“My hair is worthy of a shampoo commercial, and that’s just what grows on my legs. Plucking and shaving is definitely a full-time job but that’s a small price to pay for being scarily fabulous,” reads the character description of the teen werewolf doll, who also lists her favorite hobby as “flirting with boys.”
Shockingly, Mattel’s target demographic for this doll is girls aged 6 and up.
Human behavior expert Dr. Patrick Wanis had this to say,
“These dolls are training girls to feel ashamed of their bodies, to focus on being sexually appealing and sexually attractive from a pre-pubescent age. By sexualizing these young girls, corporations also create another avenue to market and sell more products to a younger demographic. These dolls also promote skimpiness of clothing, encouraging a young girl to dress like a stripper and believe that they must be sexually enticing to everyone around them.”
Mattel, however,claims the dolls positively promotes the acceptance of all individuals.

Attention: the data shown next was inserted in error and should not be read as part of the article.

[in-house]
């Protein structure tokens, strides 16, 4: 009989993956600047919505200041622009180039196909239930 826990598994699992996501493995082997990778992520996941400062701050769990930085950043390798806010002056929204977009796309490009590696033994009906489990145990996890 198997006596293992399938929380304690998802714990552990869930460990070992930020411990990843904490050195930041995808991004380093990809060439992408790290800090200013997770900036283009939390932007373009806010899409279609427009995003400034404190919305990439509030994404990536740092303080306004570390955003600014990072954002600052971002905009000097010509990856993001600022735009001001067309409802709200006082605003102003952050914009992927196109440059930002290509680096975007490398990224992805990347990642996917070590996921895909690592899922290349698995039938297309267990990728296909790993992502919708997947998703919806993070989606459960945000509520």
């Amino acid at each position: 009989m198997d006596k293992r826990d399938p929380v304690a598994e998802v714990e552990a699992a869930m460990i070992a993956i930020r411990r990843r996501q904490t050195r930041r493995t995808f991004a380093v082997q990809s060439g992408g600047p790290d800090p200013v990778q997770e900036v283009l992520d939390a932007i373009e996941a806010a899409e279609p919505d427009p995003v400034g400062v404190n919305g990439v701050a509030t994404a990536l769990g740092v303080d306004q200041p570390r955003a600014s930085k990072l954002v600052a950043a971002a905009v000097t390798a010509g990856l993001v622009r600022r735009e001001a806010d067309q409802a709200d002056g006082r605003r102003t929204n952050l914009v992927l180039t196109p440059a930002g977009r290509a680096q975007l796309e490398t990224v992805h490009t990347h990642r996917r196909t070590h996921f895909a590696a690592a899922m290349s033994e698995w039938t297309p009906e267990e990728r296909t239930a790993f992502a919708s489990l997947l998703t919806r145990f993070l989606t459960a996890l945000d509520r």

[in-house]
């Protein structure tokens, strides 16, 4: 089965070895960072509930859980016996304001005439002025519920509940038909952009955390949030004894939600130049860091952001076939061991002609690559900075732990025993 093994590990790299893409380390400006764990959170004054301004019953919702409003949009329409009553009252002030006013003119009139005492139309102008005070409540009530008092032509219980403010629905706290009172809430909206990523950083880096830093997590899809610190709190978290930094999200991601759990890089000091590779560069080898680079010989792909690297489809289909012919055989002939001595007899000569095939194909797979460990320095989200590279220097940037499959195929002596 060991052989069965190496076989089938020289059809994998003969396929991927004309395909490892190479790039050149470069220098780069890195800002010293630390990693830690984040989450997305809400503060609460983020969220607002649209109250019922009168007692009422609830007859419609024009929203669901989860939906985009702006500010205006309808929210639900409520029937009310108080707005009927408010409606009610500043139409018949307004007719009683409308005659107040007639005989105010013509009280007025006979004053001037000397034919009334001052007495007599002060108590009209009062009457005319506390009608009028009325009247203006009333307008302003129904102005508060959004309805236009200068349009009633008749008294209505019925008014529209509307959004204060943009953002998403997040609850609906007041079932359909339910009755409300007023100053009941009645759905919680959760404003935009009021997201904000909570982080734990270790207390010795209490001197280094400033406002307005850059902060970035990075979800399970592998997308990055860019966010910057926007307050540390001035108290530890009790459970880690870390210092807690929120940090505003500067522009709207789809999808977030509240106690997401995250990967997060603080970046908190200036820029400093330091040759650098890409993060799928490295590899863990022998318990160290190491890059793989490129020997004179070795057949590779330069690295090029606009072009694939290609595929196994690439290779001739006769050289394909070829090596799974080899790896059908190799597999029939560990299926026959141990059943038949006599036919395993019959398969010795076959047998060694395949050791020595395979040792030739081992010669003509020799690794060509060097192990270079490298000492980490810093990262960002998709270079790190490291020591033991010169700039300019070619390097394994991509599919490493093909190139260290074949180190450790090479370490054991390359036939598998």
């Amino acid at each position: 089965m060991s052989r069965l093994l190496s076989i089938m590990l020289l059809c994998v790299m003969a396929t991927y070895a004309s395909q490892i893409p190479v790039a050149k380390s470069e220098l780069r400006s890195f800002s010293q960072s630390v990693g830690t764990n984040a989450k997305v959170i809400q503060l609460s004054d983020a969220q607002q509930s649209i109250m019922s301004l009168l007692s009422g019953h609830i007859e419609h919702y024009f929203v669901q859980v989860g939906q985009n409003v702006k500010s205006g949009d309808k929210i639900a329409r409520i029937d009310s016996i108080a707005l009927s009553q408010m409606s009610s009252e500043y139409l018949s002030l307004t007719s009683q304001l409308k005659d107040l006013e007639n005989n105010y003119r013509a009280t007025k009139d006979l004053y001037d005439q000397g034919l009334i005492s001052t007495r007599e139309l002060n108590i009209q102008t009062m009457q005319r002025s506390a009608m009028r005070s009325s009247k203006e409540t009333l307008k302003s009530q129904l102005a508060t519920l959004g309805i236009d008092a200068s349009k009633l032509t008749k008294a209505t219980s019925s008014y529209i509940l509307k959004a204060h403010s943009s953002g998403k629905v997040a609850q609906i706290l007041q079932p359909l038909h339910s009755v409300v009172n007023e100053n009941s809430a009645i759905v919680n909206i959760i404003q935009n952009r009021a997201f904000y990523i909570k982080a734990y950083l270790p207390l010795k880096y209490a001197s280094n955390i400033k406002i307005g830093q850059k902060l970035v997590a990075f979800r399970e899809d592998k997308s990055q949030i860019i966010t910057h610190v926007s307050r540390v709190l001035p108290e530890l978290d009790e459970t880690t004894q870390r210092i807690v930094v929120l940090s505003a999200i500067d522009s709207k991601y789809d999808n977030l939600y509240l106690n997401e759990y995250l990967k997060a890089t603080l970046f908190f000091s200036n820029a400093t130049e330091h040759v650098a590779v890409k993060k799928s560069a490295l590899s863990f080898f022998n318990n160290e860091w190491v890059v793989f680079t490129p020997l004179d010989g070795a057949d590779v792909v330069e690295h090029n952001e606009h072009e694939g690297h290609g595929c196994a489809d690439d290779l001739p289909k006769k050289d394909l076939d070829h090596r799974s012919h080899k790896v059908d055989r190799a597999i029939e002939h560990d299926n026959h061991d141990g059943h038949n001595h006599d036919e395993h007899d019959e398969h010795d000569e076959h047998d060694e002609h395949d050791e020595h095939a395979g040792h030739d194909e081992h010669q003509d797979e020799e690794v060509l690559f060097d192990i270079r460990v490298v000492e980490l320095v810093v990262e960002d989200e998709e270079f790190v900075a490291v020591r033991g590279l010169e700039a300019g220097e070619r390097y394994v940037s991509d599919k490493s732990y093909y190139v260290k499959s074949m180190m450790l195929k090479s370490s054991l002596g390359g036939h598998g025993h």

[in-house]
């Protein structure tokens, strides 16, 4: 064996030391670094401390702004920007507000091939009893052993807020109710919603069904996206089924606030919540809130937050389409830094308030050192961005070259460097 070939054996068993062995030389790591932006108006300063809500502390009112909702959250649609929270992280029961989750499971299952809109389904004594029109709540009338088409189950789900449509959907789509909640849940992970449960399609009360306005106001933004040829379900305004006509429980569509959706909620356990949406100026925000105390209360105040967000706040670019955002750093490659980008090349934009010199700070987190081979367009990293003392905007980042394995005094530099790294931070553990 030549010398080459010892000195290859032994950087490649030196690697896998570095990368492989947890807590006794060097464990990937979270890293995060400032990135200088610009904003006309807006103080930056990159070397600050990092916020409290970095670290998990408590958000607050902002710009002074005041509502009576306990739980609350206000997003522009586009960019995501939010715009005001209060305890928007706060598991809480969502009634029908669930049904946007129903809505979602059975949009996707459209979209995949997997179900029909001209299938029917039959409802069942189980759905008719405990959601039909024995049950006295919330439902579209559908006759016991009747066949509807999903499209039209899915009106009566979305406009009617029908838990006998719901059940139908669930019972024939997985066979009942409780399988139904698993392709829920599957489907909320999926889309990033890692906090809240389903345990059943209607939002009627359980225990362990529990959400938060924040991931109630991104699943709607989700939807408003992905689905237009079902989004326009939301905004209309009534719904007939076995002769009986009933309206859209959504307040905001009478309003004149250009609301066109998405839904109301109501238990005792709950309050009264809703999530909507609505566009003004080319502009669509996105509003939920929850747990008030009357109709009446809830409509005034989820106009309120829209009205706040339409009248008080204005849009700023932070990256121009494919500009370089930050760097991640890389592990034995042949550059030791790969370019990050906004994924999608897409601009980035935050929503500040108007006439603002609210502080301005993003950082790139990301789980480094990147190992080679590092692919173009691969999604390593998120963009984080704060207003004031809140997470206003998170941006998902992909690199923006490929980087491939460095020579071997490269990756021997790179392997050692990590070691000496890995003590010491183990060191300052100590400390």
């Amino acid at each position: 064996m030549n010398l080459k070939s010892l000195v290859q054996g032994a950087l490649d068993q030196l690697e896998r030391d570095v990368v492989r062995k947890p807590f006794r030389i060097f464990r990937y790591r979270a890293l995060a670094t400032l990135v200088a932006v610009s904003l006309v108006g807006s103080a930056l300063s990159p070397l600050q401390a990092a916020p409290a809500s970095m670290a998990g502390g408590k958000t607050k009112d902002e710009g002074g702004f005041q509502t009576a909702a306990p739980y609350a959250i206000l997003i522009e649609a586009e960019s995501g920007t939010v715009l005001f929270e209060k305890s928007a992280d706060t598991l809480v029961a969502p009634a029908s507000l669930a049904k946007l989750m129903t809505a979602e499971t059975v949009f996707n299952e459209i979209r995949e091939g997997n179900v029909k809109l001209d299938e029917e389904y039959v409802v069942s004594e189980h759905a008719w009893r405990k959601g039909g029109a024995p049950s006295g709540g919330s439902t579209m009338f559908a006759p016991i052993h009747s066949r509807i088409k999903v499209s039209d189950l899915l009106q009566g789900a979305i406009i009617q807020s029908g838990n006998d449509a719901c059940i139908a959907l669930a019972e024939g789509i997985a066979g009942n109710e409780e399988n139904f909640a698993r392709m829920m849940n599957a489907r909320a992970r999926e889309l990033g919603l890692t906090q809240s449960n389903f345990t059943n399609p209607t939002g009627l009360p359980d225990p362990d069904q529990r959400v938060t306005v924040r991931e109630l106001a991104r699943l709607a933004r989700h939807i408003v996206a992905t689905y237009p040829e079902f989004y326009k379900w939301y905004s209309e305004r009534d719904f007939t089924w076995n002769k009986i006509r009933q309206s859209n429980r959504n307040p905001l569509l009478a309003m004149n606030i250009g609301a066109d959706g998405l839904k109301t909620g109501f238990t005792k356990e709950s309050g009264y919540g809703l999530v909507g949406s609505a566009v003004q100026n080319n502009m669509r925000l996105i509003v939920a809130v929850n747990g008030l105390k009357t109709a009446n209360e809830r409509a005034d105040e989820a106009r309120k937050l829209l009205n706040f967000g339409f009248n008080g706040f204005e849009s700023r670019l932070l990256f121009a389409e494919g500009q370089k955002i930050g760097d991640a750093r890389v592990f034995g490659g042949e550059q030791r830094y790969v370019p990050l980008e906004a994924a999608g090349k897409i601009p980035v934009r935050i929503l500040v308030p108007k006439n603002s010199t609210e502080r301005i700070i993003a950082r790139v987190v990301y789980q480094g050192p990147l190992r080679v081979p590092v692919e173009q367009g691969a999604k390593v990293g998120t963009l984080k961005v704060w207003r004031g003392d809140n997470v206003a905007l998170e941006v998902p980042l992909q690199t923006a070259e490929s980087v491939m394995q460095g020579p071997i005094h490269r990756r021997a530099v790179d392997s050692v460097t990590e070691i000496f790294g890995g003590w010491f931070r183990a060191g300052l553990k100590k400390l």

“Monster High was the number one best selling new fashion doll of 2010 according to NPD and is resonating with teen and tween girls,” said a spokesperson from the company. “Grounded in a clever and humorous storytelling, Monster High characters deliver a positive message of celebrating ones imperfections and embracing those of others.”
Body image expert and author of “Love Your Body, Love Your Life,” Sarah Maria, disagrees.
“Mattel is essentially promoting and encouraging the belief in young girls that they need to sculpt, tweeze, wax, and otherwise change their bodies in order to be considered attractive to men,” she said. “Please, drop the hypocrisy. A Mattel spokesperson has the audacity to claim the Monster High dolls are celebrating imperfections and accepting imperfections in others. Excuse me? If these dolls are about self-acceptance and acceptance of others, how about leaving some hair on the body?”
Is this the kind of doll you would have liked to have as a 6 year old? Would you buy it for your daughter? Is this doll a step in the right direction of helping girls accept themselves just the way they are?